“Is that which is pious loved by the gods because it is pious, or is it pious because it is loved by the gods?”(10a), is probably Socrates’ most famous question in the whole Plato’s Euthyphro dialogue. Socrates’ question was set to challenge Euthyphro’s definition of τὸ ὅσιον (pious or holy), namely pious is what all the gods love (9e).
Euthyphro’s definition could be outline as follows:
[D] Necessary: for every x, x is pious iff x is loved by all gods.
Socrates believed that [D], or in Euthyphro’s own words, “what all the gods love is holy and, on the other hand, what they all hate is unholy”(9e), is mere wind-egg. This article argued that Socrates’ challenge should be understood as a disjunction and not a dilemma.
After assenting to a revised definition that pious is that which is loved by all the gods, Euthyphro found himself cornered by Socrates with the following choices to make: (a) do all the gods love pious because pious is pious, or (b) is pious pious because all the gods loves it?
Richard Joyce correctly pointed out that,
That Socrates presents Euthyphro with a disjunctive choice is not to say that he presents him with a dilemma. An argument by dilemma would proceed as follows: “Assume the first disjunct. This leads to unacceptable consequence X. Now assume the second disjunct. This leads to unacceptable consequence Y. Therefore whatever presupposition led us to the disjunction must be false.” The so-called “Euthyphro Dilemma” is often presented in just such a way (as we will see later), but it is not how Socrates proceeds. Rather, Socrates quickly gets Euthyphro to assent to one disjunct, then reasons from there. After a few leading questions, he is satisfied that he has overthrown Euthyphro’s initial claim, and the other disjunct receives no further consideration.(Joyce 2002, 50)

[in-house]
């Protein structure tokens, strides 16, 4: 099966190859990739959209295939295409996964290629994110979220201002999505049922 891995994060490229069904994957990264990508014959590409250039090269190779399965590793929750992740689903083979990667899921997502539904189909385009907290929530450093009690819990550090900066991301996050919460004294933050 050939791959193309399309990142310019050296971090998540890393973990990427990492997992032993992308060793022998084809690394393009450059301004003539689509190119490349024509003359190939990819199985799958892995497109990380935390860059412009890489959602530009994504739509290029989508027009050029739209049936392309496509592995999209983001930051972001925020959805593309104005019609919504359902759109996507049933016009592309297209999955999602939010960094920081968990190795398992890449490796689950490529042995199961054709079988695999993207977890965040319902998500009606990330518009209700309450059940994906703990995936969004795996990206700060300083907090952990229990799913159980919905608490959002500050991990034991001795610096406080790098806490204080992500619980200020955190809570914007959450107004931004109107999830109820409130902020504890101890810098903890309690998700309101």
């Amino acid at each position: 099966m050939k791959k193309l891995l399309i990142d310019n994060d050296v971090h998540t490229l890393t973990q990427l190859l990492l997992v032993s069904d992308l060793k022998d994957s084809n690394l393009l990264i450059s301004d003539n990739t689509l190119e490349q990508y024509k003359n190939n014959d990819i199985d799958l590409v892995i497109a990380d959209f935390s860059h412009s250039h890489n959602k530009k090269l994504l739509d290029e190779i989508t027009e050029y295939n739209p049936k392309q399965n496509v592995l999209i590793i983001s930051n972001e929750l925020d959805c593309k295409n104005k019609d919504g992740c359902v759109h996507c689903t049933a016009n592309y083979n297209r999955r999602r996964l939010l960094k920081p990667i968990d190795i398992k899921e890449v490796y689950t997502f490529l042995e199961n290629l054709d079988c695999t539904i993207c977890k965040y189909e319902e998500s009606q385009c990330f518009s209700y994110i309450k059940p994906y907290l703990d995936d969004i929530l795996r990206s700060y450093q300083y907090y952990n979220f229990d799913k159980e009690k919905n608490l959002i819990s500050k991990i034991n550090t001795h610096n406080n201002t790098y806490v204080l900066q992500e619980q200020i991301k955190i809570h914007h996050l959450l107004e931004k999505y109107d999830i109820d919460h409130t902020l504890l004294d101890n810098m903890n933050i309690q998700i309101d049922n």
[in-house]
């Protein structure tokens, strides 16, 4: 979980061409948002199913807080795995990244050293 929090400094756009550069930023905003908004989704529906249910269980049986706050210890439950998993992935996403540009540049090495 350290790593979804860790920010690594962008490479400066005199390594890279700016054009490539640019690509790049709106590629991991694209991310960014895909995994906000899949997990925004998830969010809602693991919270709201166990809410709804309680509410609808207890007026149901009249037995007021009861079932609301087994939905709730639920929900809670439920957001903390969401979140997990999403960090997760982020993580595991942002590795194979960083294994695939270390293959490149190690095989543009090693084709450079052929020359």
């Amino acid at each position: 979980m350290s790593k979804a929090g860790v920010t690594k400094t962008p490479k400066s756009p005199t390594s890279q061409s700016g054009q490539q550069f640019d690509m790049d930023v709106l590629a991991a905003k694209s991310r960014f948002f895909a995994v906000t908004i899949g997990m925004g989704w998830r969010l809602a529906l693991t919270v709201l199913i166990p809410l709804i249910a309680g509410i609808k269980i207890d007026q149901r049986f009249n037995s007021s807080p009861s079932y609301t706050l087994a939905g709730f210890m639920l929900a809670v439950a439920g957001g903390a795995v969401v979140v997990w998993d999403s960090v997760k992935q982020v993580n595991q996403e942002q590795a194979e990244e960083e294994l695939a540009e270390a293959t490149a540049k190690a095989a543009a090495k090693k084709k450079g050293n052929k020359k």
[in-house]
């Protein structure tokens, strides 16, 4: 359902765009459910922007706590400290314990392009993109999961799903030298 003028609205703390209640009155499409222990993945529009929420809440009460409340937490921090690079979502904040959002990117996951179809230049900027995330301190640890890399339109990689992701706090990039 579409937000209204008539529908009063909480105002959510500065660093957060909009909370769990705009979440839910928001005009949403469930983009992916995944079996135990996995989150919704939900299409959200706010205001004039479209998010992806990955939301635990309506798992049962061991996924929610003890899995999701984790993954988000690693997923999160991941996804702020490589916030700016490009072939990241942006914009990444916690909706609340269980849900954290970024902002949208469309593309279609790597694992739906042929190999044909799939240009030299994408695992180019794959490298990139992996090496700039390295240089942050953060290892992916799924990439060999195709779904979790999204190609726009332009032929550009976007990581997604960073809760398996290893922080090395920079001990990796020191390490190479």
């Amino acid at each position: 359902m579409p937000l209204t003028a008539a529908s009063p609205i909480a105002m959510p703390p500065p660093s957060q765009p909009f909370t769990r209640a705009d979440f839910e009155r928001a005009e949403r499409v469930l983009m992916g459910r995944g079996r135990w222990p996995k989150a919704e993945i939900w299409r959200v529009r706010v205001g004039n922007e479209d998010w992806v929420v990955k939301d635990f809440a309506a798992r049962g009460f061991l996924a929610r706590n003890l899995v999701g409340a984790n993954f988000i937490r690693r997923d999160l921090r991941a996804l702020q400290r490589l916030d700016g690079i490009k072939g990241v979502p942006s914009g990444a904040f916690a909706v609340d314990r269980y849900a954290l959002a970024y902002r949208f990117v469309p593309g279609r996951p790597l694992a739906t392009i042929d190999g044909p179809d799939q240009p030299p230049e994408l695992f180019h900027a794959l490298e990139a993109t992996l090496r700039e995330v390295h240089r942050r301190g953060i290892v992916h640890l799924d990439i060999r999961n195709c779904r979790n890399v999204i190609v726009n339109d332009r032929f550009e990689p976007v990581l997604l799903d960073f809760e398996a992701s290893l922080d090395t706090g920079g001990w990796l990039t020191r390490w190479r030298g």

Moreover Euthyphro could have hold both (a) and (b) without there being any really inconsistency. The sense to which Socrates used “because”, as Sir Antony Kenny rightly showed, in (a) is different from the sense he used it in (b). Stating that pious is loved by the gods because it is pious, shows gods’ motive while pious is pious because it is loved by the gods “recalls our stipulation about meaning”. Kenny offered a parallel example of (a) and (b), namely (c): “A judge judges because he is a judge (i.e. he does it because it is his job)” and (d): “A judge is a judge because he judges (that is why he is called a judge)” (Kenny 2004, 292) to show that like (c) and (d), (a) and (b) could both be true.
Since (a) and (b) are not mutually exclusive, Euthyphro does not have to choice either (a) or (b). He could agree with both (a) and (b) without there being any contradiction.
Further more, Euthyphro could simply rejected both (a) and (b) and present Socrates with another possible choice (e) by revising (a) to the idea that all the gods love pious because pious exemplifies their essential nature, thus bringing in another option, which he could defend, to choose from. Euthyphro’s possible revised (a), (e) could be outline as follows:
[EN] Necessary: for every x, x is pious iff x exemplifies all the gods essential nature.
These reasons led me to conclude that Socrates offered Euthyphro with a disjunction and not a dilemma. The next article in this series examined Socrates’ rebuttal of Euthyphro’s revised definition.
Joyce, Richard (2002) “Theistic Ethics and the Euthyphro Dilemma,” in Journal of Religious Ethics Vol. 30.1:49-75
Kenny, Antony (2004) Ancient Philosophy: A New History of Western Philosophy Vol.1. Oxford: Clarendon Press.